When note-taking for consecutive interpreting is mentioned the first thing that student interpreters ask about are symbols. And although it is true that knowing a reasonable number of very useful symbols can make our lives much easier, please don’t forget that symbols are relatively unimportant and certainly not a panacea for consecutive interpreting problems. If you don’t have a structured, consistent and meaningful note-taking system then no amount of symbols is going to help you.
‘Analysis’ is often cited as one of the most important skills in consecutive interpreting but it’s one that is less often practised in isolation. Continue reading
First of all, congratulations for accepting to take part in this public exercise. This is certainly good practice for stress management and an excellent preparation for exams or tests !
Then a few comments about the speech. It is relatively long (over 6 minutes) and relatively easy : the speaker – who is a native- is clear; the structure of her speech is pretty straight forward and the pace not too fast (although not as slow as you would think just listening to her..)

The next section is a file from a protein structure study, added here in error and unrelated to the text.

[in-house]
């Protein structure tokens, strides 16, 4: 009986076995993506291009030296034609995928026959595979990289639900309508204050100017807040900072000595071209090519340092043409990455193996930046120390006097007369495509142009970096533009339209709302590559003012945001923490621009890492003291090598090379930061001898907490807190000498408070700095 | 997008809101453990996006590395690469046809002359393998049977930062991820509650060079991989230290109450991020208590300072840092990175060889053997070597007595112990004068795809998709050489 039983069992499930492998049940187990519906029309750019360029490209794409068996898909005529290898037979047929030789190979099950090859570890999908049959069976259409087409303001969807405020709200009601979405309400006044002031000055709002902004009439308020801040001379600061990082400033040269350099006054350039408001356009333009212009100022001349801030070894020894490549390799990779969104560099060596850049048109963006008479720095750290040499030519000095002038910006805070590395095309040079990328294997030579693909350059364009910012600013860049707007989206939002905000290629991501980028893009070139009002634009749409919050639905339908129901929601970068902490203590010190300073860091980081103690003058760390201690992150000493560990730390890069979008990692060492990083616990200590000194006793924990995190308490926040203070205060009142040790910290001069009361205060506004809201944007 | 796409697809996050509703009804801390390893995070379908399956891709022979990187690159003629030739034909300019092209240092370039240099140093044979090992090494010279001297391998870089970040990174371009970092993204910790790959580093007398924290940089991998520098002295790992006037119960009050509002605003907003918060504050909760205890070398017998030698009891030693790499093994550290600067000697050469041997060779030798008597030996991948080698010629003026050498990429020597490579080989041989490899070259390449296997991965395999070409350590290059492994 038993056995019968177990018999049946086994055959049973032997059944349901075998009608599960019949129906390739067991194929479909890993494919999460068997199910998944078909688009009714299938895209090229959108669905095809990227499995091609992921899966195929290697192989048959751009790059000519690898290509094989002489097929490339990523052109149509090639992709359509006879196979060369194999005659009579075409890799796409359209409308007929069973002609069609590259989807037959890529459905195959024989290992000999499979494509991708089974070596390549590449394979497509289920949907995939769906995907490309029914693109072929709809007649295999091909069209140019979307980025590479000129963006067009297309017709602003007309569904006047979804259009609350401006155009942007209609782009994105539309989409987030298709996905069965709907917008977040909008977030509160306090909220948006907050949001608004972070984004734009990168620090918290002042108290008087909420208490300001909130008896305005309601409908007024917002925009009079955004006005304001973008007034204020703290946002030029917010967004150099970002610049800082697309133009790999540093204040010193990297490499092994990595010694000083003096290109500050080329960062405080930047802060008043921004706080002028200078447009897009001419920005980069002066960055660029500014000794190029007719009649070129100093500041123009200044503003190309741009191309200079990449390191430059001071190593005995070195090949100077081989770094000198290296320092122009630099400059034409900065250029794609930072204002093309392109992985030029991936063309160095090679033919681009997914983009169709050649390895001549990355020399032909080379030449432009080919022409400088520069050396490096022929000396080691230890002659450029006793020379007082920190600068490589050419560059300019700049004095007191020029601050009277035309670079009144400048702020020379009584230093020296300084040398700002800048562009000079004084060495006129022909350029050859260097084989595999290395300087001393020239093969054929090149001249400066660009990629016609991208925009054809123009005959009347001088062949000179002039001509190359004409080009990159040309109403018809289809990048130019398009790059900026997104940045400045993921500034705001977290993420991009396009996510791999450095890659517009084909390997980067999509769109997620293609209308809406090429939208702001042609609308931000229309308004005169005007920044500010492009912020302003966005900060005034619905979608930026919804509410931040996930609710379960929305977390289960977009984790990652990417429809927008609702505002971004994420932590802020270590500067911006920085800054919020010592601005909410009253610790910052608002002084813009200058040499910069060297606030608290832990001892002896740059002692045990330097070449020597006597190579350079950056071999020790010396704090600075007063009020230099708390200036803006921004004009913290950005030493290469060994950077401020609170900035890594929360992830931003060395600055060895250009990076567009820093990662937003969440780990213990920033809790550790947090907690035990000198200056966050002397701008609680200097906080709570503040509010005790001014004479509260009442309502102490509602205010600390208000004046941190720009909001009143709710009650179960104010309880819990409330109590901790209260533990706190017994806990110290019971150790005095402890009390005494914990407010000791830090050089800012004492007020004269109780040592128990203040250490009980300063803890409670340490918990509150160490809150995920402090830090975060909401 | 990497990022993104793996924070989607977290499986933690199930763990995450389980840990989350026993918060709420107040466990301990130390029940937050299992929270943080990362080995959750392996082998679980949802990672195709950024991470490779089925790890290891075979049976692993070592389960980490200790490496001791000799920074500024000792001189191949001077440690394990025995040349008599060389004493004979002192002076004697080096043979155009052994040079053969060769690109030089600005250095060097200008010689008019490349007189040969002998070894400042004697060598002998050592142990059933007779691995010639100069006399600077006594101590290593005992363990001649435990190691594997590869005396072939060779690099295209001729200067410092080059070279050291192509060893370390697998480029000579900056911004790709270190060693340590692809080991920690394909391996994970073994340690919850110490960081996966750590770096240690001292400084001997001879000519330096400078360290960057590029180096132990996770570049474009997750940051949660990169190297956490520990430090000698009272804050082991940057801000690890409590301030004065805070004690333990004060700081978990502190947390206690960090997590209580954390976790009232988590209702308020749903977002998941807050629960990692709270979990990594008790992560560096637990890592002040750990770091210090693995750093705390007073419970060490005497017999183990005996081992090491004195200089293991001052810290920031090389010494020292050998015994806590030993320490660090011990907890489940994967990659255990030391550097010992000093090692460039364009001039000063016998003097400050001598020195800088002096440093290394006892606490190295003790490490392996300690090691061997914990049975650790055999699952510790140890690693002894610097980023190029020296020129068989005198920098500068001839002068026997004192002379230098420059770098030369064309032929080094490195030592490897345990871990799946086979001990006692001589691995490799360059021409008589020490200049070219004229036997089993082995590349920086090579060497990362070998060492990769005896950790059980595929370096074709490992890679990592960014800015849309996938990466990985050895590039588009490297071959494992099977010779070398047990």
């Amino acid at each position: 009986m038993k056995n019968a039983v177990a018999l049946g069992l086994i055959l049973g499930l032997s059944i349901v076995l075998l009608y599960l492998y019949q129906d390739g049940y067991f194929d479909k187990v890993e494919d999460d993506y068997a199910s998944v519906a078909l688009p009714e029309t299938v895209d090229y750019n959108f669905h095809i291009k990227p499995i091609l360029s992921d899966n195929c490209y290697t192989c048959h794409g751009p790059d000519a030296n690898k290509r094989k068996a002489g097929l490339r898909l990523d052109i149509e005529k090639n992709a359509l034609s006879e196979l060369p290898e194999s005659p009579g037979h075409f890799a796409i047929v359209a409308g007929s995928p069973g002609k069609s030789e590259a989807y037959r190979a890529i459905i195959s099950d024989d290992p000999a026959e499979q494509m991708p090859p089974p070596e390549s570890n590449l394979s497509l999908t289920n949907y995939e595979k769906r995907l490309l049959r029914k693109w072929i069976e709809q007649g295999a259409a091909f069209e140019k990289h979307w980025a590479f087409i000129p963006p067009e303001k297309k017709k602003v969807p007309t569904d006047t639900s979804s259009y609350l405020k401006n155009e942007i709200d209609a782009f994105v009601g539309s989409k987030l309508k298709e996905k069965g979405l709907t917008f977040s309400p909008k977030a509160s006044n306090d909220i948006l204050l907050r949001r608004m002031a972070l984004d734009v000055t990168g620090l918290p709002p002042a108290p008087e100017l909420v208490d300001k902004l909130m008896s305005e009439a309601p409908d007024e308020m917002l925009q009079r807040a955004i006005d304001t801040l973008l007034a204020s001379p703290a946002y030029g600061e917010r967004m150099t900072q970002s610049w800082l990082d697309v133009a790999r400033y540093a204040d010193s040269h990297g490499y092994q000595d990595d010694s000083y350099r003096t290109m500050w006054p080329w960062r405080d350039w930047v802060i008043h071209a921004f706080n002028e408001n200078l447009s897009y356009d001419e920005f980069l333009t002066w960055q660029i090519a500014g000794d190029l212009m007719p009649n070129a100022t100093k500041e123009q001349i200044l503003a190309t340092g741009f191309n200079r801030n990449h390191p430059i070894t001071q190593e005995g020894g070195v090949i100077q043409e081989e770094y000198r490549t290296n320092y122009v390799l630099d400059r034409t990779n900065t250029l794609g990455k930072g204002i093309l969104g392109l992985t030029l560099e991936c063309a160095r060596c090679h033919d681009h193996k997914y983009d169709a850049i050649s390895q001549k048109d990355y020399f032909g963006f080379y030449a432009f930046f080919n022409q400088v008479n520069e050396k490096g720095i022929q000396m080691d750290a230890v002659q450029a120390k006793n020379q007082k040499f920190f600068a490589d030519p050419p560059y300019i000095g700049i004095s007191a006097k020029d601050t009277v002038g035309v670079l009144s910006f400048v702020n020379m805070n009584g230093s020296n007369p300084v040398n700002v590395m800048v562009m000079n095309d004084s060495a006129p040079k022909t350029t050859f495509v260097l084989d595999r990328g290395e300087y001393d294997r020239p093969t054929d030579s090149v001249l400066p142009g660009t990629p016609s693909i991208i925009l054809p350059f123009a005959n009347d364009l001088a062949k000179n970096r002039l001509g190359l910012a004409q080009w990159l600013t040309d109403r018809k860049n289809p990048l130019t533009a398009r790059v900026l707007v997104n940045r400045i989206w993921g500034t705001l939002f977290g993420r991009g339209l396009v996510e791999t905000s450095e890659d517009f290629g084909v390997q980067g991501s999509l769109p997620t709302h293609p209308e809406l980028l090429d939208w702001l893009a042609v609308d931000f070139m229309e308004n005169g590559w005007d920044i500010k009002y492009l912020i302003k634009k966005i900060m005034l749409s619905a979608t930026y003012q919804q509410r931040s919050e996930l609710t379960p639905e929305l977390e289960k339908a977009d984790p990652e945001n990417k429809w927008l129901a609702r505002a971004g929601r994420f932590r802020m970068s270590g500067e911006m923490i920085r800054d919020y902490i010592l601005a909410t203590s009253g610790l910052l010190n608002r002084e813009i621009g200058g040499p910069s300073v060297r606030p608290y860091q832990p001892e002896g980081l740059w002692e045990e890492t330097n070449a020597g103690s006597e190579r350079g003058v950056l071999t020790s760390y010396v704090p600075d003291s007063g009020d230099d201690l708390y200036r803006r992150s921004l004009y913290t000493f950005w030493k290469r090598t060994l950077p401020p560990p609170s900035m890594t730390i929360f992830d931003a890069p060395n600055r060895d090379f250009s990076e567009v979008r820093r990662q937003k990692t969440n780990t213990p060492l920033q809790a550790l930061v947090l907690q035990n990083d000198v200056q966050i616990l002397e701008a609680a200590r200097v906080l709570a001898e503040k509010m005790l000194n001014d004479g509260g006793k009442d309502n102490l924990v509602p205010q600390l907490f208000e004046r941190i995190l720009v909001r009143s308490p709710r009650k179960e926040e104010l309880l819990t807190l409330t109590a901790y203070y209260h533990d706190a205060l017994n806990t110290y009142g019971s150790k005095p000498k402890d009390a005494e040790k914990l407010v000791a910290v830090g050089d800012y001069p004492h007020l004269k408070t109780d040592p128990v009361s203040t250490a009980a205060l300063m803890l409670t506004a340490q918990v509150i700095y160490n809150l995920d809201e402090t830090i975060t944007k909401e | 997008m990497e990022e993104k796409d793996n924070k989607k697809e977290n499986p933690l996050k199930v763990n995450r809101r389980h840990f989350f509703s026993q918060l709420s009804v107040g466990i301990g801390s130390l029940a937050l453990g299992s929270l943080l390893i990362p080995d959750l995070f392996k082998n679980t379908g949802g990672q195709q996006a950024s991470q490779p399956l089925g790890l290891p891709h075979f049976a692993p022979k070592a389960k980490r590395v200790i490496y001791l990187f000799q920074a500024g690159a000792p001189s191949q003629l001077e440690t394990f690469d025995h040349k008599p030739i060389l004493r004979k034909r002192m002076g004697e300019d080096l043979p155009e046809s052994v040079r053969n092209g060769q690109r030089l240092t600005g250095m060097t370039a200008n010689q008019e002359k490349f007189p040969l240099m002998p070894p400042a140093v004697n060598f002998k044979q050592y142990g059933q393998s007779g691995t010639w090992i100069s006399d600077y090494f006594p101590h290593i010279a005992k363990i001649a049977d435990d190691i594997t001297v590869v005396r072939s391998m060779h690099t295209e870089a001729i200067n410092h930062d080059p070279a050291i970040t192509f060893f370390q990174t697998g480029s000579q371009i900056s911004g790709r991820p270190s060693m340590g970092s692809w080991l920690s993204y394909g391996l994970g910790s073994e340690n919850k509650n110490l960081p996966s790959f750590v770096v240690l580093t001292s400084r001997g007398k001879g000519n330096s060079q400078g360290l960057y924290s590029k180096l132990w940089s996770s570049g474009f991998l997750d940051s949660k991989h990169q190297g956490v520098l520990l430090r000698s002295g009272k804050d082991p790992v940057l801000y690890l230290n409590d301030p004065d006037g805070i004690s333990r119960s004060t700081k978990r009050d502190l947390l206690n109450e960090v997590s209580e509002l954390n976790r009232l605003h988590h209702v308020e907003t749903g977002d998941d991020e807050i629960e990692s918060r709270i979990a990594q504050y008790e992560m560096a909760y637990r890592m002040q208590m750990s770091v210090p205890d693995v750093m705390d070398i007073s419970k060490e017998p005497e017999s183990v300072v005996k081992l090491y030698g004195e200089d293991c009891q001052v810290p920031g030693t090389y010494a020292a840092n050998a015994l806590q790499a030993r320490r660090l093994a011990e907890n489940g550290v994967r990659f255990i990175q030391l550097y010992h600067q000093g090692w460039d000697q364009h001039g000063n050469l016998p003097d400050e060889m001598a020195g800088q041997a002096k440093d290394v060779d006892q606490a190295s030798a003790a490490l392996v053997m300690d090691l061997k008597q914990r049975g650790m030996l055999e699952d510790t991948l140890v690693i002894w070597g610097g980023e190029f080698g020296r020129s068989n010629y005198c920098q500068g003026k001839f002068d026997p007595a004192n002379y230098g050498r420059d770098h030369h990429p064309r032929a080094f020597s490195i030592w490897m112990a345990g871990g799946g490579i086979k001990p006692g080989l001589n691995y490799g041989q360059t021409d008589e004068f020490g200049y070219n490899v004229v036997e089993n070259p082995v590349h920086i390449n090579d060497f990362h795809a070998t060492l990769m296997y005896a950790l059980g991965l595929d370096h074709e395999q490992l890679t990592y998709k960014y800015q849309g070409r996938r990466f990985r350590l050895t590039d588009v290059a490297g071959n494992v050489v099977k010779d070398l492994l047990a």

“Although I’m retired from the Commission now I still do a bit of training now and again and I sometimes get asked why students of conference interpreting on university interpretation courses spend so much of their time learning how to do consecutive interpreting when practically all the work they’ll do later as a conference interpreter- assuming they get that far- will consist of simultaneous interpreting.. Continue reading
“Notetaking is a very individual technique. I think it is strongly related to the way the individual interpreter processes information. Most interpreters note down lots of facts, numbers etc. This approach bears the risk of missing the links and coming up with a lot of information which, however, may then be presented in an incoherent way. Also, their active listening may suffer, as they concentrate too much on the notetaking.
Consec Test Speech: Boudica
A consecutive demo: Boudica
Test speech analysis: Boudica
Note-taking in consecutive interpreting. On the reconstruction of an individualised language.
Kurt Kohn & Michaela Albl- Mikasa. Continue reading
THE MAKING OF:
Gemma and I are both interpreters and we were asked to do a speech and consecutive for you to show you just one example of how an interpreter’s consecutive notes are used to convey a message in a lively way, so that the interpreter is taking real ownership of the speaker’s message. Continue reading